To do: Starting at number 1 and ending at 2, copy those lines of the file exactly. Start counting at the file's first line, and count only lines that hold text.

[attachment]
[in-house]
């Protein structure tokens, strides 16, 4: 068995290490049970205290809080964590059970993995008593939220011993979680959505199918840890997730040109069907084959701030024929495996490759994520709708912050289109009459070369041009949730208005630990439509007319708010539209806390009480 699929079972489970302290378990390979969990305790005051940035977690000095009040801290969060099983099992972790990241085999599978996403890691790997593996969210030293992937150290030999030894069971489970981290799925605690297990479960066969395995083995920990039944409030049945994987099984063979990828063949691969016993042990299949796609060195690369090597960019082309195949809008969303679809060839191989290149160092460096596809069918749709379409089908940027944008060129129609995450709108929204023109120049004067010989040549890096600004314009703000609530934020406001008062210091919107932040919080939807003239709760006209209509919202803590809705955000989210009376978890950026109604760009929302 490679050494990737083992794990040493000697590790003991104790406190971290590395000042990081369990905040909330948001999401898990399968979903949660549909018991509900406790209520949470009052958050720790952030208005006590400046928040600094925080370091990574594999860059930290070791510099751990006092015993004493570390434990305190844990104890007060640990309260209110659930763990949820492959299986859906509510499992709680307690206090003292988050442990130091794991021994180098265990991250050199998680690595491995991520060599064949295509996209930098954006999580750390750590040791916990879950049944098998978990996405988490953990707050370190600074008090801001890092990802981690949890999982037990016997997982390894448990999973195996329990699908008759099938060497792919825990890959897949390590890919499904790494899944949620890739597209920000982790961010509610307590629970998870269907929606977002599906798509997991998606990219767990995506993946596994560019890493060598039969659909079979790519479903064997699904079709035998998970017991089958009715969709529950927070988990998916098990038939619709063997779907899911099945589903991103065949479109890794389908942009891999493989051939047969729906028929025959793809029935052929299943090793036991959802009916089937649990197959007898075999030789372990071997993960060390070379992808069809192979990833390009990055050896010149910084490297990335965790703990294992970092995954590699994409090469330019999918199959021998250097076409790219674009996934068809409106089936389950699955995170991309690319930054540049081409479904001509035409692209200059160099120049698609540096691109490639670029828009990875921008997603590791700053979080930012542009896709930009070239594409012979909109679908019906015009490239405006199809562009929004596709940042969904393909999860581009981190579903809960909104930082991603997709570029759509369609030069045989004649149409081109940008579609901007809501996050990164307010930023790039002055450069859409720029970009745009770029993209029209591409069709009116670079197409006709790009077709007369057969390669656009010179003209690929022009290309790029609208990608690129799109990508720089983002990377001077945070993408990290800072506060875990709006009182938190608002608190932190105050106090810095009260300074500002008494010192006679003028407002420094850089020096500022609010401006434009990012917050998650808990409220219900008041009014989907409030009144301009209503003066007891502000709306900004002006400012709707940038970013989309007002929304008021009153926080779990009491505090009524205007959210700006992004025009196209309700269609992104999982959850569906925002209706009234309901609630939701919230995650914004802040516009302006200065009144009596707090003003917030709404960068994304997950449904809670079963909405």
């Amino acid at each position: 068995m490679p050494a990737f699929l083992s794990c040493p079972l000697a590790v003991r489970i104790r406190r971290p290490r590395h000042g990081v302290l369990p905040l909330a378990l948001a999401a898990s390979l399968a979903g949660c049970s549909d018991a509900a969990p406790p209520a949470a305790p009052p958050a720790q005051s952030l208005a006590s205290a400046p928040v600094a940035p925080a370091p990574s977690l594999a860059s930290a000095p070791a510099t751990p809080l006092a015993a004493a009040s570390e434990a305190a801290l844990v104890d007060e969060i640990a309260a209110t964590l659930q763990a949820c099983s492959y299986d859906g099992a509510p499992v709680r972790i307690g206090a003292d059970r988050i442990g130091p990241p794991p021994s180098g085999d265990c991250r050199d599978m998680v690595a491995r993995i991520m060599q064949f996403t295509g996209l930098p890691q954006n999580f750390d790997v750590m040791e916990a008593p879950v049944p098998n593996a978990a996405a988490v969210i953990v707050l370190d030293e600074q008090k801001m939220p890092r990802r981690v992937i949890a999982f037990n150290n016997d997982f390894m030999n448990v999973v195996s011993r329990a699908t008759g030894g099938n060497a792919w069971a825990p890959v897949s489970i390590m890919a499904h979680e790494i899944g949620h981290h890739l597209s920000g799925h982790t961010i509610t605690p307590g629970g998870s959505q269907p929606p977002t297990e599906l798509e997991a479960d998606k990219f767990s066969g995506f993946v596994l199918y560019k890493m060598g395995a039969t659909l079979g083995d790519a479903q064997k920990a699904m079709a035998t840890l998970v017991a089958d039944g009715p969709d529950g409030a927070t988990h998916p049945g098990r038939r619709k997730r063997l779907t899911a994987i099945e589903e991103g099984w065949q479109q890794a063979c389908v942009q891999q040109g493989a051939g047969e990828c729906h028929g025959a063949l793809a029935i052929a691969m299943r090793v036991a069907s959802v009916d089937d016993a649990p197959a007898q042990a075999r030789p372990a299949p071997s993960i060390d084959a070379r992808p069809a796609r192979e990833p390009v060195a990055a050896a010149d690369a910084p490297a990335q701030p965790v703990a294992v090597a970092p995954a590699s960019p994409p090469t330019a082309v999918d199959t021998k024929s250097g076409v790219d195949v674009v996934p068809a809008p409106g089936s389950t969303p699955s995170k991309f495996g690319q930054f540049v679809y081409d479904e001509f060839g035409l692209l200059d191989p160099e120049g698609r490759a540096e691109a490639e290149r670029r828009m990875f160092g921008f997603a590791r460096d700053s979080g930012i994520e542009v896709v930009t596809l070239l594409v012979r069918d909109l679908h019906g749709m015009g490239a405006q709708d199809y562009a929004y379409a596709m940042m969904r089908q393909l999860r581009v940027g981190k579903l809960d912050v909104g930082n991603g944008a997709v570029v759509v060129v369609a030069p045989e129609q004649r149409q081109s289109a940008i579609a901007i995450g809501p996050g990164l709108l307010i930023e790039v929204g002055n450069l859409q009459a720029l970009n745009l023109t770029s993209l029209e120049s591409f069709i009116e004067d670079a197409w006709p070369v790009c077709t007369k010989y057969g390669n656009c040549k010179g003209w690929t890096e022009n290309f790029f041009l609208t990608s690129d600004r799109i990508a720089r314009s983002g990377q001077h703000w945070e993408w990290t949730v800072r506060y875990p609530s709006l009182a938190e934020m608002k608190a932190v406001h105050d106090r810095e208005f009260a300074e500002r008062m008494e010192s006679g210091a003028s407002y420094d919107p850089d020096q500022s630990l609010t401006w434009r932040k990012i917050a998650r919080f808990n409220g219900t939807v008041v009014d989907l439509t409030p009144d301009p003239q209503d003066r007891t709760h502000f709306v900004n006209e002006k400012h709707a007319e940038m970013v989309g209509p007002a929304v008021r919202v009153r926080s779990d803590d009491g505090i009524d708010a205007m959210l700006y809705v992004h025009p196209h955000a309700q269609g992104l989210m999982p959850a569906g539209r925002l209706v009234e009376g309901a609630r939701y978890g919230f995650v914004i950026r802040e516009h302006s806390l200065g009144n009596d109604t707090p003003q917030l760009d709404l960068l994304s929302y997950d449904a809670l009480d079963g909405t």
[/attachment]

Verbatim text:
[in-house]
């Protein structure tokens, strides 16, 4: 068995290490049970205290809080964590059970993995008593939220011993979680959505199918840890997730040109069907084959701030024929495996490759994520709708912050289109009459070369041009949730208005630990439509007319708010539209806390009480 699929079972489970302290378990390979969990305790005051940035977690000095009040801290969060099983099992972790990241085999599978996403890691790997593996969210030293992937150290030999030894069971489970981290799925605690297990479960066969395995083995920990039944409030049945994987099984063979990828063949691969016993042990299949796609060195690369090597960019082309195949809008969303679809060839191989290149160092460096596809069918749709379409089908940027944008060129129609995450709108929204023109120049004067010989040549890096600004314009703000609530934020406001008062210091919107932040919080939807003239709760006209209509919202803590809705955000989210009376978890950026109604760009929302 490679050494990737083992794990040493000697590790003991104790406190971290590395000042990081369990905040909330948001999401898990399968979903949660549909018991509900406790209520949470009052958050720790952030208005006590400046928040600094925080370091990574594999860059930290070791510099751990006092015993004493570390434990305190844990104890007060640990309260209110659930763990949820492959299986859906509510499992709680307690206090003292988050442990130091794991021994180098265990991250050199998680690595491995991520060599064949295509996209930098954006999580750390750590040791916990879950049944098998978990996405988490953990707050370190600074008090801001890092990802981690949890999982037990016997997982390894448990999973195996329990699908008759099938060497792919825990890959897949390590890919499904790494899944949620890739597209920000982790961010509610307590629970998870269907929606977002599906798509997991998606990219767990995506993946596994560019890493060598039969659909079979790519479903064997699904079709035998998970017991089958009715969709529950927070988990998916098990038939619709063997779907899911099945589903991103065949479109890794389908942009891999493989051939047969729906028929025959793809029935052929299943090793036991959802009916089937649990197959007898075999030789372990071997993960060390070379992808069809192979990833390009990055050896010149910084490297990335965790703990294992970092995954590699994409090469330019999918199959021998250097076409790219674009996934068809409106089936389950699955995170991309690319930054540049081409479904001509035409692209200059160099120049698609540096691109490639670029828009990875921008997603590791700053979080930012542009896709930009070239594409012979909109679908019906015009490239405006199809562009929004596709940042969904393909999860581009981190579903809960909104930082991603997709570029759509369609030069045989004649149409081109940008579609901007809501996050990164307010930023790039002055450069859409720029970009745009770029993209029209591409069709009116670079197409006709790009077709007369057969390669656009010179003209690929022009290309790029609208990608690129799109990508720089983002990377001077945070993408990290800072506060875990709006009182938190608002608190932190105050106090810095009260300074500002008494010192006679003028407002420094850089020096500022609010401006434009990012917050998650808990409220219900008041009014989907409030009144301009209503003066007891502000709306900004002006400012709707940038970013989309007002929304008021009153926080779990009491505090009524205007959210700006992004025009196209309700269609992104999982959850569906925002209706009234309901609630939701919230995650914004802040516009302006200065009144009596707090003003917030709404960068994304997950449904809670079963909405």